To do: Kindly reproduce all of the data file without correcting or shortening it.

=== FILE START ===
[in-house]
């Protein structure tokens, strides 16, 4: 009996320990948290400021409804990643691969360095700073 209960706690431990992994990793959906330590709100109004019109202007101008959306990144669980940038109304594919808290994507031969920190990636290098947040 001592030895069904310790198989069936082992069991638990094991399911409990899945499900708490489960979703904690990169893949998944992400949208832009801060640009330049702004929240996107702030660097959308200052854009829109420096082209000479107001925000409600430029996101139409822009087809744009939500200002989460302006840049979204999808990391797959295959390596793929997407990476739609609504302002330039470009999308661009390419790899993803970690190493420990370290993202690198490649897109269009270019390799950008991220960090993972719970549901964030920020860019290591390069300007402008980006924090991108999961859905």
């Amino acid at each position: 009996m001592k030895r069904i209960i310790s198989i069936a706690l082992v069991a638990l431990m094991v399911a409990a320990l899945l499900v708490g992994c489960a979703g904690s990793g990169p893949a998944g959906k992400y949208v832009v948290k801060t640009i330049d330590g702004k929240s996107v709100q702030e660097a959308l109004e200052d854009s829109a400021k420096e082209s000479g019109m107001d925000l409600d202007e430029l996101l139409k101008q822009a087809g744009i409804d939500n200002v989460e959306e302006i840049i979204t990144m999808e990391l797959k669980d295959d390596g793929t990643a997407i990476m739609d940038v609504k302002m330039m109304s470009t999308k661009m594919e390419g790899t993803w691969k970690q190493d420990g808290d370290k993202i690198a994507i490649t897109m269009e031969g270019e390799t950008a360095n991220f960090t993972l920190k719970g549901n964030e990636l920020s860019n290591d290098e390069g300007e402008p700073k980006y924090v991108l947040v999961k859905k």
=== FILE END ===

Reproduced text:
[in-house]
């Protein structure tokens, strides 16, 4: 009996320990948290400021409804990643691969360095700073 209960706690431990992994990793959906330590709100109004019109202007101008959306990144669980940038109304594919808290994507031969920190990636290098947040 001592030895069904310790198989069936082992069991638990094991399911409990899945499900708490489960979703904690990169893949998944992400949208832009801060640009330049702004929240996107702030660097959308200052854009829109420096082209000479107001925000409600430029996101139409822009087809744009939500200002989460302006840049979204999808990391797959295959390596793929997407990476739609609504302002330039470009999308661009390419790899993803970690190493420990370290993202690198490649897109269009270019390799950008991220960090993972719970549901964030920020860019290591390069300007402008980006924090991108999961859905």
């Amino acid at each position: 009996m001592k030895r069904i209960i310790s198989i069936a706690l082992v069991a638990l431990m094991v399911a409990a320990l899945l499900v708490g992994c489960a979703g904690s990793g990169p893949a998944g959906k992400y949208v832009v948290k801060t640009i330049d330590g702004k929240s996107v709100q702030e660097a959308l109004e200052d854009s829109a400021k420096e082209s000479g019109m107001d925000l409600d202007e430029l996101l139409k101008q822009a087809g744009i409804d939500n200002v989460e959306e302006i840049i979204t990144m999808e990391l797959k669980d295959d390596g793929t990643a997407i990476m739609d940038v609504k302002m330039m109304s470009t999308k661009m594919e390419g790899t993803w691969k970690q190493d420990g808290d370290k993202i690198a994507i490649t897109m269009e031969g270019e390799t950008a360095n991220f960090t993972l920190k719970g549901n964030e990636l920020s860019n290591d290098e390069g300007e402008p700073k980006y924090v991108l947040v999961k859905k």